Despite baseball's catchy songs about peanuts and consistent post-World Series riots, for the past several decades, football has long been America's most popular sport. The most recent Super Bowl (XLIX) was the most-watched television program in US history (as it has been since 2010), this year averaging 114 million viewers.
Yet despite its popularity, it seems like almost every week some new scandal befalls the game — whether it's Deflategate, Ray Rice punching his then-fiancée in the face, openly gay player Michael Sam being dropped from the Rams, or, as Berkeley Rep's fantastic show X's and O's (A Football Love Story) illuminates, just how common it is for its players to experience traumatic, life-altering brain injuries.
Playwright KJ Sanchez — whose company American Records is known for its documentary-style theater productions — collaborated with actress and writer Jenny Mercein, who also plays several of the characters, to bring to life this fascinating, often tragic look at America's favorite game.
Mercein (whose father is Chuck Mercein, of Green Bay Packers fame) and Sanchez conducted more than fifty interviews with players both past and present, as well as families, neurologists, coaches, fans, and other experts. And indeed, much of the play's dialogue comes verbatim from said interviews. Adding to the stories are a timeline of the NFL's history (which is quite riveting, despite being peppered with misogyny, racism, and Teddy Roosevelt's weird speeches about virility), as well as video montages and a subplot involving three football fans and their heated, differing viewpoints. Even the "Monday Night Football" theme song makes an appearance. All of these elements give the production greater heft, adding context and making for a livelier tale than a straightforward documentary might. With the help of Tony Taccone's fluent direction, a slick, ESPN-type set design, and a short runtime (85 minutes), X's and O's paints a complicated portrait of both the light and dark sides of the sport.
The cast may be small — and includes Dwight Hicks, a former safety for the San Francisco 49ers, as well as Bill Geisslinger, Anthony Holiday, Eddie Ray Jackson, and Marilee Talkington — but it's thoroughly winning and its collective heart is enormous. Mercein and Sanchez did not shy away from exposing the NFL's exploitative practices (at least when it came to brain injuries. Don't come looking for too much on say, the NFL's plight with domestic violence, homophobia, or how the hell it gets away with being classified as a nonprofit), and the psychological toll that injuries take, not just on the players, but for their families as well — damage that many aren't even aware of until years later.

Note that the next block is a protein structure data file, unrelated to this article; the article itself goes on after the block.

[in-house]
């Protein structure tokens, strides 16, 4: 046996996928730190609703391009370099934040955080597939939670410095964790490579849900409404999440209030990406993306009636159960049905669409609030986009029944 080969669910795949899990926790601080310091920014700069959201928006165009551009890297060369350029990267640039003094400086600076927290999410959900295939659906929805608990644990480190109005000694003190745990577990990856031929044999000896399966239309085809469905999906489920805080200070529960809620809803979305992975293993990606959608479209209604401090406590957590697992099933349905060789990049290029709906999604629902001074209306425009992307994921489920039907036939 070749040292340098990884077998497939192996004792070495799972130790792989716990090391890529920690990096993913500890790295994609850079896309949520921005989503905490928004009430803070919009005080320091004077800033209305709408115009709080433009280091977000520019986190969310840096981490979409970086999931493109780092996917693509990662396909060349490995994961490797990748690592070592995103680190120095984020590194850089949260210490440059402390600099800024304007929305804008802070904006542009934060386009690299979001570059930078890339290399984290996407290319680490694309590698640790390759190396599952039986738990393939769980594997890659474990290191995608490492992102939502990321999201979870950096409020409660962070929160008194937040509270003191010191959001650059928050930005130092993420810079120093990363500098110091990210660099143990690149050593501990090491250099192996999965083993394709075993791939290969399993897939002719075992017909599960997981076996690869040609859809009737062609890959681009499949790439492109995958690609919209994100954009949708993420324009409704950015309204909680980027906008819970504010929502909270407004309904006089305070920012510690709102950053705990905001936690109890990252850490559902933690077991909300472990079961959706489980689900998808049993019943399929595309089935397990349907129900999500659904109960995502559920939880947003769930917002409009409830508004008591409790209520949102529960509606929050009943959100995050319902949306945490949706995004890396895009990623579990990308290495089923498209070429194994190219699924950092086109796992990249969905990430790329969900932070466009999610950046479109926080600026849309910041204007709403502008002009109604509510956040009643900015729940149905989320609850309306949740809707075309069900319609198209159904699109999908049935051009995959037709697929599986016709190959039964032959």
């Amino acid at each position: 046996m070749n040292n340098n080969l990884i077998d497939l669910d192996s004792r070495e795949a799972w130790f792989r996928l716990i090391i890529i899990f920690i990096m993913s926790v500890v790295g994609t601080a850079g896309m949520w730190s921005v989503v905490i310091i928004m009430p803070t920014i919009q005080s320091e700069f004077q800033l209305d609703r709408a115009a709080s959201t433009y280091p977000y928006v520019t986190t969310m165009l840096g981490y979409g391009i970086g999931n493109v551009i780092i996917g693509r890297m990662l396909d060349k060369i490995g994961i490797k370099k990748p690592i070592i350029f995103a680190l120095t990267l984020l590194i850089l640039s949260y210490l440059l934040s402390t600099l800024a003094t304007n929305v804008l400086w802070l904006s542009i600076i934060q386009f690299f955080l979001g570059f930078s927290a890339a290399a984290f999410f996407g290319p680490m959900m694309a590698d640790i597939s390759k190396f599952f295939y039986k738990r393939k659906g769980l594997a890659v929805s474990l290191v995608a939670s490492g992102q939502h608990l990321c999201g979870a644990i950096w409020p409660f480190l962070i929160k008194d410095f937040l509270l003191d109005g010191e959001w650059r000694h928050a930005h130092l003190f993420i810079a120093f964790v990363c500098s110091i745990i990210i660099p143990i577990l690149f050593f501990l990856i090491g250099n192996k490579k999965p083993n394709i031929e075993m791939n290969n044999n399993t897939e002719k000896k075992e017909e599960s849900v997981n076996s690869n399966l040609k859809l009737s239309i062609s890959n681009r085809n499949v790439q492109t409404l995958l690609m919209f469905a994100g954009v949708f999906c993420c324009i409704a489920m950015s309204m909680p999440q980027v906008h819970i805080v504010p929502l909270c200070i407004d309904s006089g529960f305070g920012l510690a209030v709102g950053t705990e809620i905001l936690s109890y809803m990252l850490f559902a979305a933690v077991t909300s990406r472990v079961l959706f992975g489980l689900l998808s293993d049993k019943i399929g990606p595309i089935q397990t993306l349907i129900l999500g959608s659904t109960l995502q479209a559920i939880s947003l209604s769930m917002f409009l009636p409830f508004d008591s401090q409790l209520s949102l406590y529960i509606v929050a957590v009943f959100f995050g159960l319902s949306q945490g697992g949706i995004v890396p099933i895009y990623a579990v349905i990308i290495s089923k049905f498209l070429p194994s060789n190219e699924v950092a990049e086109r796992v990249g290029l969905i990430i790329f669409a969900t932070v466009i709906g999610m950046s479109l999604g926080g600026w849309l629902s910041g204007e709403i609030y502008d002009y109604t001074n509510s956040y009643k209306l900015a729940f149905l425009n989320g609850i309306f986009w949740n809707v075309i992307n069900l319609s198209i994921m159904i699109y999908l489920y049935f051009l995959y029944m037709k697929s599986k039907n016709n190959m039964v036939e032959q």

The most affecting scene comes toward the end, when two former players' wives (played by Talkington and Mercein) and a son (Jackson) chronicle the heart-wrenching declines of the men they loved. Through compelling, interwoven narratives, the family members reveal the disorientation and fear that result from traumatic brain injuries, such as mood swings, memory loss, suicide risks, and personality changes — the connection between which had been downplayed and covered up for years.
Indeed, it wasn't until 2005 that the degenerative disease known as CTE (chronic traumatic encephalopathy) came to light, after Dr. Bennet Omalu released his findings from an autopsy performed on Pittsburgh Steeler "Iron Mike" Webster, who died at fifty, and whose brain mirrored that of a much older man. The NFL tried to discredit Omalu's research, but failed. Of the subsequent autopsies in ensuing years on deceased former players, 76 out of 79 showed evidence of CTE, and the NFL was forced to make (some) changes to address the issue.
Though X's and O's provides a blunt assessment of some of the NFL's shadier practices, the play asks far more questions than it answers, preferring to not make any sweeping statements or gestures, which results in the tiniest of letdowns. But, as its parenthetical title notes, X's and O's is a love story at its core, and thus offers just a small narrative slice of the sport's underlying problems. Regardless, it's an engrossing and illuminating juxtaposition, and one of the most innovative theater shows I've seen in a long time.
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